Your Zip Code May Impact Access to Quality Medical Imaging
Higher proportions of disadvantaged areas identified in the rural, southern U.S.
Regions of the U.S. with an extreme level of socioeconomic disadvantage were less likely to have access to accredited medical imaging facilities and centers of excellence, according to a research letter published in Radiology.
Higher proportions of the disadvantaged zip codes were in the rural southern portion of the U.S. A lack of access to high-quality imaging facilities has the potential to lead to delayed or missed diagnoses, further exacerbating the health disparities experienced by people who live in disadvantaged communities.
“Patients living in rural areas face unique barriers that prevent them from getting timely access to imaging services,” said study co-author Anand Narayan, MD, PhD, vice-chair of equity and associate professor in the Department of Radiology at the University of Wisconsin-Madison. “If we as a community want to improve overall access to recommended imaging services, it is critical that we incorporate rural perspectives, particularly as many academic radiology departments are centered in urban or suburban areas.”
For the study, the researchers used the Area Deprivation Index (ADI). Originally developed in the 1980s by the Health Resources and Services Administration, the ADI is maintained and updated by researchers from the University of Wisconsin School of Medicine and Public Health Center for Health Disparities Research.
The ADI measures the level of socioeconomic disadvantages of a region using 17 census-based metrics such as income, education and housing quality. Regions with greater disadvantages are ranked higher.“The ADI is freely available for policymakers, researchers, patients, caregivers and clinicians,” Dr. Narayan said. “Health systems can proactively identify barriers experienced by patients who live in areas of extreme deprivation.”
Largest Disparity Found in US Access
To study the availability of accredited imaging facilities in extremely disadvantaged regions in the U.S., Dr. Narayan and colleagues used the ADI to identify zip codes that were either greater than or equal to the 97th percentile, which is considered extremely disadvantaged. Zip codes that were less than or equal to the 3rd percentile were considered extremely advantaged.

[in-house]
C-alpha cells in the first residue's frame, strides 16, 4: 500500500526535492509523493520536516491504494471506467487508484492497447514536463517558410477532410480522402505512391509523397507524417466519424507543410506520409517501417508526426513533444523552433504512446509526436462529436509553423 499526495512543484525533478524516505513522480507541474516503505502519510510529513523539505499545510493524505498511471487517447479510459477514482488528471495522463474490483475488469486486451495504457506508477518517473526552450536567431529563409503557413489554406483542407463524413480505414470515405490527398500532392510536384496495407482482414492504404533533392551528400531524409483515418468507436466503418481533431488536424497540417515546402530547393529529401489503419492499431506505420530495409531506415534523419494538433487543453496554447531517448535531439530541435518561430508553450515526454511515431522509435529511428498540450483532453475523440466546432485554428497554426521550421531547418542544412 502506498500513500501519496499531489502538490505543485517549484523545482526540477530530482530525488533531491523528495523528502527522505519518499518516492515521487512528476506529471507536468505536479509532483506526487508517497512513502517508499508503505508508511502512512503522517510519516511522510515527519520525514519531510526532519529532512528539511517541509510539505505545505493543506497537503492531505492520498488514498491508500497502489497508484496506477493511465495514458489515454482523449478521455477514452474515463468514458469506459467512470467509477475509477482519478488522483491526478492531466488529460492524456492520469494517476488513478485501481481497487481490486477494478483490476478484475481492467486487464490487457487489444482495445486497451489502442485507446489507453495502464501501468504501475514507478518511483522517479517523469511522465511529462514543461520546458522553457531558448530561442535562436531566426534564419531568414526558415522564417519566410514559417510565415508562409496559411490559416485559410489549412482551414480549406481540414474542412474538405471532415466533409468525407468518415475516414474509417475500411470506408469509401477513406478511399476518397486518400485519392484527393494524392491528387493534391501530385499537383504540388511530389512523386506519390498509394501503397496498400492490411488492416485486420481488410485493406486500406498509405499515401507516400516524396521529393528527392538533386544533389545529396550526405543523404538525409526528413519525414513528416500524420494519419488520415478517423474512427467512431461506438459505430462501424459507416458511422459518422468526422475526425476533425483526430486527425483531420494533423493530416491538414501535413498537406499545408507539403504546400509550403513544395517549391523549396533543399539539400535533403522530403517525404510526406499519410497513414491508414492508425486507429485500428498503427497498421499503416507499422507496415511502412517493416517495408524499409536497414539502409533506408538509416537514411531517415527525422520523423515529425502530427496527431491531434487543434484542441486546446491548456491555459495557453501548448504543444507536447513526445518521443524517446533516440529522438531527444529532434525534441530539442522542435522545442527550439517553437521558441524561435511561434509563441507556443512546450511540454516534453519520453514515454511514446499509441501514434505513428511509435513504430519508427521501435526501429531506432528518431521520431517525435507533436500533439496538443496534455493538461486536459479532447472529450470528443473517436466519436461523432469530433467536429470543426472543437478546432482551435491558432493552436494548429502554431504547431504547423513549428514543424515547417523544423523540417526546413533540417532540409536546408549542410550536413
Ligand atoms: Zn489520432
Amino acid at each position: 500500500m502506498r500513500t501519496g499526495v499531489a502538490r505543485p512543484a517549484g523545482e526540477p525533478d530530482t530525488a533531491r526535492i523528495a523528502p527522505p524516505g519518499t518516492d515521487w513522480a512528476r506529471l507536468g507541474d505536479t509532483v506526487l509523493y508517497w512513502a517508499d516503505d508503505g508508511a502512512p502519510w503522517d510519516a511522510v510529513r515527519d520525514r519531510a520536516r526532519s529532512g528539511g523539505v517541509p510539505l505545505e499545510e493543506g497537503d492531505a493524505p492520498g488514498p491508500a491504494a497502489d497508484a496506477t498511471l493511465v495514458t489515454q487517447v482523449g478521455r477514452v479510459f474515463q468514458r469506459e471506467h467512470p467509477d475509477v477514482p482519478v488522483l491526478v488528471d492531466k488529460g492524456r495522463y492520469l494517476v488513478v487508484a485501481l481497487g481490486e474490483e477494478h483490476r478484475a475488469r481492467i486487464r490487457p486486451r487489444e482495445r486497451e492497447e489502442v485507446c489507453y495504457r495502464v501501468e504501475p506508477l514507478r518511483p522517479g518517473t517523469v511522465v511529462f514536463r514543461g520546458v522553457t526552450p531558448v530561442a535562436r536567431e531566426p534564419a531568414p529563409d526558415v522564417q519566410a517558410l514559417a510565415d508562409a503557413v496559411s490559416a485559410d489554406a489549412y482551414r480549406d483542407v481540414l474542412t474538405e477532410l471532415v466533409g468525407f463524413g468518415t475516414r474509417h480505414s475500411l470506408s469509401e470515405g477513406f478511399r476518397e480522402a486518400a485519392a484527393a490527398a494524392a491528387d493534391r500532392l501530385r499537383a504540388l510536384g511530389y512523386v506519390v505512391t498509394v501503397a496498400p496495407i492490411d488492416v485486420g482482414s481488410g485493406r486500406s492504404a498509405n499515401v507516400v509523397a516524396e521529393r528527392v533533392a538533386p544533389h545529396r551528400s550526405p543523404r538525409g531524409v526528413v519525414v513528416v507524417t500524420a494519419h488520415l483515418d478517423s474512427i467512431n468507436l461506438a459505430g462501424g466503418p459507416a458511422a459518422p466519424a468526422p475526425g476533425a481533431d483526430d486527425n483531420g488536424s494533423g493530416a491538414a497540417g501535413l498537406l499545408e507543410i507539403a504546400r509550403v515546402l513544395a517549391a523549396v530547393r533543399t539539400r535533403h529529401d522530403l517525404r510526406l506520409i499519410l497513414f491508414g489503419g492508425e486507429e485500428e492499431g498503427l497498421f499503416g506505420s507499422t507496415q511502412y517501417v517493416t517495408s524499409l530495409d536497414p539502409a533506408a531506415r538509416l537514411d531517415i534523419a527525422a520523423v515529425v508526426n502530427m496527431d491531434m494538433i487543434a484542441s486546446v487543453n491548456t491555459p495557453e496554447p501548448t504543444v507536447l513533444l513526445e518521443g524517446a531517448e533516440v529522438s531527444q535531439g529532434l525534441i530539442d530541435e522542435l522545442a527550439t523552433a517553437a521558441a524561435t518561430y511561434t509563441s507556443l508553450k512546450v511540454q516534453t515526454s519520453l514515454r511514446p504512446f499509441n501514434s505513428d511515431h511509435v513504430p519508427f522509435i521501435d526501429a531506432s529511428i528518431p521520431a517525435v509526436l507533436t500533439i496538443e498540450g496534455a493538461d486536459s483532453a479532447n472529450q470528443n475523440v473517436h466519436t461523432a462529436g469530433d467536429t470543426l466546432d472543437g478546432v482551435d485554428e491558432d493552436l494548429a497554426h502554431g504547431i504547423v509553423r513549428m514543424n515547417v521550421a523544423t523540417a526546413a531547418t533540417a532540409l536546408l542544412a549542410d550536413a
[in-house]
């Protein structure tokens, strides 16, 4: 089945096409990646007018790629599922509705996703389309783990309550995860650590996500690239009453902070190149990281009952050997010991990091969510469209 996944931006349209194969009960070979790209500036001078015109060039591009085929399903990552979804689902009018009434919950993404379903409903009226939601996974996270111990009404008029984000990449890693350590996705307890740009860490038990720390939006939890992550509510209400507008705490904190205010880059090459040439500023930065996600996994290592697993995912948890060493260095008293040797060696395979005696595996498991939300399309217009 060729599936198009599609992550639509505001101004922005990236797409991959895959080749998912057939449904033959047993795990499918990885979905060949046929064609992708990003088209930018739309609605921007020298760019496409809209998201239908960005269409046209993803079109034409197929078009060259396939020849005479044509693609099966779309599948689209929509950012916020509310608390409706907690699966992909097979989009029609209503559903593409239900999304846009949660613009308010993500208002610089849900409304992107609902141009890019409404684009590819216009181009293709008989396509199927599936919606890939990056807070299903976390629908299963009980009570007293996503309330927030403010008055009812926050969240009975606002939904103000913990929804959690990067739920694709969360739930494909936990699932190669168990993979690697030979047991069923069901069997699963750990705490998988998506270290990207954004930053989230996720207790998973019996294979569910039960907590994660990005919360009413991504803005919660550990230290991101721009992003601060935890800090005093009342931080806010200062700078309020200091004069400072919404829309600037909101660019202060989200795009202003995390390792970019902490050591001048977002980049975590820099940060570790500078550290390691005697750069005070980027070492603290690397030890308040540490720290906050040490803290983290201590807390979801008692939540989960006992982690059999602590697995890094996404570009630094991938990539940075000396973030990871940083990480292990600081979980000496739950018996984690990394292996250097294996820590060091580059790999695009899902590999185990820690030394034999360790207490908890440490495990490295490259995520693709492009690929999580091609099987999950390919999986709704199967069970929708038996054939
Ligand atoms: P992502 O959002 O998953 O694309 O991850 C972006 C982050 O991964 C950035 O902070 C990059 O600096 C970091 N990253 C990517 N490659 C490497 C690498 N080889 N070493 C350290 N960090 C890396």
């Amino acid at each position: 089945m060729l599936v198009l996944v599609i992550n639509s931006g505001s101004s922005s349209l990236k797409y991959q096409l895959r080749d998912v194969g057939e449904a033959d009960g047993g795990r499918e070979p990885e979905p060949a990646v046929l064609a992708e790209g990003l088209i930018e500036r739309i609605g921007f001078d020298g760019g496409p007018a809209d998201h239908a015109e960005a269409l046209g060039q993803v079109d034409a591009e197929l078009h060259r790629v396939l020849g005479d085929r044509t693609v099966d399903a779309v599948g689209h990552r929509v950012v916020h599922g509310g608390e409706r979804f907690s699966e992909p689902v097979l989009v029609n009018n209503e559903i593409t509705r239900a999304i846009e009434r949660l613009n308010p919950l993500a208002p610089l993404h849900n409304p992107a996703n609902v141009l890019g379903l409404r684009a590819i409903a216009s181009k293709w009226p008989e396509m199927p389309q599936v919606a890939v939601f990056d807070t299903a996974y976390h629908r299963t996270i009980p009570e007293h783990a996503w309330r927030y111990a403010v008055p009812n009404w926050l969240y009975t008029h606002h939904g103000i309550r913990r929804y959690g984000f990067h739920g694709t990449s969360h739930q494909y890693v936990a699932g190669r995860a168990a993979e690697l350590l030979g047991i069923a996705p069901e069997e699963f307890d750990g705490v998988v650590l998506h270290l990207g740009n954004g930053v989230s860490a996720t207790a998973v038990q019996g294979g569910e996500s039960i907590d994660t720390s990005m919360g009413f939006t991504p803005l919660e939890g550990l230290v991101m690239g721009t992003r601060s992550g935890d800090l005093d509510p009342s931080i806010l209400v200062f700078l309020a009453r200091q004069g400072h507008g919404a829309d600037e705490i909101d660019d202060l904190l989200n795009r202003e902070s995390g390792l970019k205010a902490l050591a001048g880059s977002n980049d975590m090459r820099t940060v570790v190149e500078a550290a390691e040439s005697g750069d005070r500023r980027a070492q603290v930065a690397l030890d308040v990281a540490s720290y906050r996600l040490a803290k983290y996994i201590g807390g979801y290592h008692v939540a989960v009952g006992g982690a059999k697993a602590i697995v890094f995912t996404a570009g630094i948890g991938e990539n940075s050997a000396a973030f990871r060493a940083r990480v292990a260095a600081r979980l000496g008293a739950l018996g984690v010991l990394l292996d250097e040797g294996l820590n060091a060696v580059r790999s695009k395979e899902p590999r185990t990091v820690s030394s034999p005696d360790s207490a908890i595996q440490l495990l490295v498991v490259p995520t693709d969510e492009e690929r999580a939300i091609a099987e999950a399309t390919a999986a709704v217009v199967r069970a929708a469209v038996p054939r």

Researchers identified 2,796 U.S. zip codes that met the criteria for extremely disadvantaged. Of these, rural zip codes totaled 1,160, and urban zip codes totaled 1,636. There were 1,028 extremely advantaged zip codes, with 39 being rural and 989 being urban.
Across several imaging modalities, extremely disadvantaged zip codes had less access to accredited facilities. Only 21% of extremely disadvantaged zip codes had access to CT facilities, as compared to the 32% of extremely advantaged zip codes. This trend carried over to several other imaging modalities, such as MRI, with 19% of extremely disadvantaged zip codes having access, compared to 32% of extremely advantaged zip codes.
The largest disparity was found in US access. Only 14% of extremely disadvantaged zip codes had access to accredited US facilities, compared to 29% of extremely advantaged zip codes.
Improving patients’ geographic access to high-quality, accredited imaging facilities is an important step in breaking down the socioeconomic barriers that exacerbate health disparities.
“Radiology department leaders can use the ADI to inform the expansion and allocation of imaging services to ensure that areas of extreme deprivation have access to high-quality imaging services,” Dr. Narayan said.
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